Forget about “Big Brother”

By PAM OAKES ASE/EETAS, Special for  USDR

If they had the technology 40 years ago that they have on today’s vehicles — I was a full-throttle or stop kinda girl — I probably would still be grounded “for  life.”

But, my dad — a full throttle or stop kinda guy — knew the tricks and put the hammer down one evening. Caught for the third time drag racing, driving privileges severely  restricted.


Parents take note: Being without wheels was a great motivator to improve driving habits.
Today’s student drivers — not unlike yesterday’s kids — are very impressionable and push the envelope by attempting to copy what they see on video race games or car company ads. Those of us who’s synapsis have attached, pruned know better. This is where parents need to step in — and be parents — and discuss these video scenarios. It needs to be explained to these youngsters that those cinematic stunts aren’t real and should not be emulated. Another tidbit to pass to your teen: A quarter-mile is to be measured on a professional track, under professional controlled conditions. (So, can anyone explain to me why my dad and I have a stopwatch incorporated into our vehicles’ dash controls? Specifically designed for drag racing?) Decades ago, parents were paying attention to the physical evidence of poor driving habits like worn rear tire tread, “broken” engine mounts or brake pad plates grinding into the rotors. But along with other things, we have evolved to monitoring junior’s speed, braking and whereabouts without leaving the comfort of our living  rooms.


And, just when you thought that the app linking the driver’s phone to the vehicle – like Ford’s MyKey – was the fix, General Motors (GM) has come out with the next generation driver’s ed teacher: 2016 Chevrolet Malibu. Now, you can review your child’s driving and see where, what and how fast that kid’s been driving down the roadway, among other parameters. Upon the adult’s request, the child’s drive-time, flight stream can be viewed once a day or once a week. You child driving like an idiot? GM’s “Teen Driver” mode is there to tattle. Your student driver goes past the posted speed limit? The “Teen Driver” module logs the infraction. The kid got a little too close to an object? The GM “Teen Driver” will let you know. According to the Institute of Insurance for Highway Safety (IIHS), 16 to 19 year olds are three times more likely to be involved in a fatal crash than those 20-plus. GM looks at this monitor as a safety feature that will save lives – no matter what the  age.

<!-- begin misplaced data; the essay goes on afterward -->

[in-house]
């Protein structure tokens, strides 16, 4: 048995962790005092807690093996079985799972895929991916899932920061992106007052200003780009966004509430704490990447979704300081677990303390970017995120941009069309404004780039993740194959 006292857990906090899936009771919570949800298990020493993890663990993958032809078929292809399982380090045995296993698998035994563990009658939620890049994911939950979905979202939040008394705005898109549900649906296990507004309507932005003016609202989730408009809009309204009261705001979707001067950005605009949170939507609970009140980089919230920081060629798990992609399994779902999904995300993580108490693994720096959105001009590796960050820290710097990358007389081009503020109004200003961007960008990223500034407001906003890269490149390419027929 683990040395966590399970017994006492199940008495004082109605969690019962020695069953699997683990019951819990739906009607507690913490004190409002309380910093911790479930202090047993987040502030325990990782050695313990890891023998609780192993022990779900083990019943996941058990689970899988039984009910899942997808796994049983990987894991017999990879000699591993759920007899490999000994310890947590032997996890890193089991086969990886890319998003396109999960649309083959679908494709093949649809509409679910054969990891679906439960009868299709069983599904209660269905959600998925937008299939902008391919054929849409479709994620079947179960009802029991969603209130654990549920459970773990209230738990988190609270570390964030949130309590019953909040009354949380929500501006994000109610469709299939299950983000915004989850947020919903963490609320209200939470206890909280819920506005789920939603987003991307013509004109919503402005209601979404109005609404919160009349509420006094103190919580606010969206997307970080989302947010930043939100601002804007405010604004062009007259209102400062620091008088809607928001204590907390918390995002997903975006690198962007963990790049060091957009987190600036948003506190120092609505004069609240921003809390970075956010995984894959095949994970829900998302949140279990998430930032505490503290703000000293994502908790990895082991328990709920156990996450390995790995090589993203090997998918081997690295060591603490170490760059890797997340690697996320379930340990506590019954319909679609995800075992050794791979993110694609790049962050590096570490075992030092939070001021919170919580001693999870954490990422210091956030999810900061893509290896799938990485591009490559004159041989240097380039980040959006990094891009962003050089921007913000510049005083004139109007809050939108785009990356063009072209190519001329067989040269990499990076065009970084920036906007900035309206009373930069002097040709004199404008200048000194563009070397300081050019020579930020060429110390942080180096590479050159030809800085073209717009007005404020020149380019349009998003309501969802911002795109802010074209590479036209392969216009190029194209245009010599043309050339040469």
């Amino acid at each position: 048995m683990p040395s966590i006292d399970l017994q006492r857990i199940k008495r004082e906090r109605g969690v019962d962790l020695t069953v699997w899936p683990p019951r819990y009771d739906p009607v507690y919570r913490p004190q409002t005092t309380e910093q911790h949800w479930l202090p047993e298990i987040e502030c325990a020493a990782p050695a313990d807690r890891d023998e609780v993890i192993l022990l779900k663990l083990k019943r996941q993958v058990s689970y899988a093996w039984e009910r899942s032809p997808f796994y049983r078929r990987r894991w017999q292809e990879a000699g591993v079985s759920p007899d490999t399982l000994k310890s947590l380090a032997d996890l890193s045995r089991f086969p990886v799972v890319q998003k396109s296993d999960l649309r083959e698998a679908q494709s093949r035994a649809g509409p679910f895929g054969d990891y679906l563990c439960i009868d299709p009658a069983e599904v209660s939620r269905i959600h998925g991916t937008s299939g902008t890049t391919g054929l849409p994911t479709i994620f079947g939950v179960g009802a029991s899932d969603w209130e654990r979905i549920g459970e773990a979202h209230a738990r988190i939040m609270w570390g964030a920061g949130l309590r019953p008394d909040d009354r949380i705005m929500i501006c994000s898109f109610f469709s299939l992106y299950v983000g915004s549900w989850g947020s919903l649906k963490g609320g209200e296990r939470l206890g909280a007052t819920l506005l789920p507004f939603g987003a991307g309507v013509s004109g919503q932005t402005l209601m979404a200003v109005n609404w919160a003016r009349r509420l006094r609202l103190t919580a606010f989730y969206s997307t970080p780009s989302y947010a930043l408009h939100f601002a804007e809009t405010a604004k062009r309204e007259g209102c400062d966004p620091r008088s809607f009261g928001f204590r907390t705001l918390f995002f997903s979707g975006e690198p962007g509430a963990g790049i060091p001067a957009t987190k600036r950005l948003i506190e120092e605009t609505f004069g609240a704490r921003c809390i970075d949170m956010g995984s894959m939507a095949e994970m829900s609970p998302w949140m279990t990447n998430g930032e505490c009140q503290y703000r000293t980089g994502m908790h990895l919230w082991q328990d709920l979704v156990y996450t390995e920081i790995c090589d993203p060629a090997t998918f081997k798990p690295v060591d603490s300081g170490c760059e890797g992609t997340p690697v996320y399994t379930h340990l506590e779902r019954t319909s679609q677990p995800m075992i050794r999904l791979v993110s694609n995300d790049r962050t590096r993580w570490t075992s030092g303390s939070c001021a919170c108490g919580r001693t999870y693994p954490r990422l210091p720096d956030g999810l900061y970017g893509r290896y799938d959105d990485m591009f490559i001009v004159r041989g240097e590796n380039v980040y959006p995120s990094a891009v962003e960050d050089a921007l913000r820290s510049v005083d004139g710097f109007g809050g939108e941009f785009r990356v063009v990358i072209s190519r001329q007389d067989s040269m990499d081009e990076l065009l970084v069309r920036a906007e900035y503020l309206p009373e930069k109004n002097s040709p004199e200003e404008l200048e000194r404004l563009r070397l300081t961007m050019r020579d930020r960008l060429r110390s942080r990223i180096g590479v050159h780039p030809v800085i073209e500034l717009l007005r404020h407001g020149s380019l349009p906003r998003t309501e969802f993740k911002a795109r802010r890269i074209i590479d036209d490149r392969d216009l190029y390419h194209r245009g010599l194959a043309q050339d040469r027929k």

The Center of Disease Control (CDC) wants to take that monitoring one step further with the introduction of “Parents are the Key” program. (http://www.cdc.gov/parentsarethekey/pdf/patk_2014_teenparent_agreement_aap-a.pdf) A contract signed between the child and parent signal both parties are onboard went it comes to teen driver safety – increasing your student driver’s odds of not becoming one of the eight-teens-a-day auto fatality
statistic. The biggest threat to your child’s safety behind the wheel? The CDC recognizes eight dangers traveling with your teen this summer: driving with another teen (top CDC issue), DUI (while still underage), reckless driving moves (racing, disregard of traffic rules), drowsy driving (lack of sleep), distracted driving (talking-texting while driving), no seatbelt, nighttime driving (limited visibility). And, these are greatly compounded by the student driver’s  inexperience.

Just like 40 years ago, cars don’t lie – even in a crumpled heap, those automotive “black boxes” tells the story about bad braking down to (yes, dad) drag racing. But, now that data is permanently logged. Some groups are crying “Big Brother” while others applaud the second set of eyes on their kids. Another group frets about the data being used for law enforcement or accident reports. This isn’t anything new. More than 20 years ago, onboard vehicle computers – starting with the first generation, programmable command module, anti-lock brake module, body control modules — were giving accident investigators information regarding braking, who wasn’t wearing their seat belt, and, in some cases, how fast the vehicle was traveling (when the vehicle would exceed the mechanical limits of the car or truck — there are codes for that, too). Today’s technology just makes it quicker to find the clues to piece together the  accident.

The CDC says no matter what statistic you look at, all fingers point to the parents for intervention, involvement in their student driver’s education. Signing a driver agreement, monitoring your teen’s driving habits and talking about the rules of the road are key to the beginning of a great student driver/vehicle life-long relationship. And, even though they are taller than you are, they still are children looking up to you for guidance, rules to follow. They are listening — while rolling their eyes – and do remember your words. Talk about the rules and respect to the road – on a daily basis. It’s that simple to keep your student driver safe and not a  statistic.
Pam Oakes is a retired 20-year owner of nationally awarded shop (Pam’s Motor City Automotive and Tires), fourth-generation ASE-certified technician, automotive author, automotive speaker, automotive patent holder and syndicated radio host of “Car Care for the Clueless” Daily Edition on dozens of stations Coast-to-Coast. And, yes, she still “turns wrenches”for fun,  nowadays.

All opinions expressed on USDR are those of the author and not necessarily those of US Daily Review.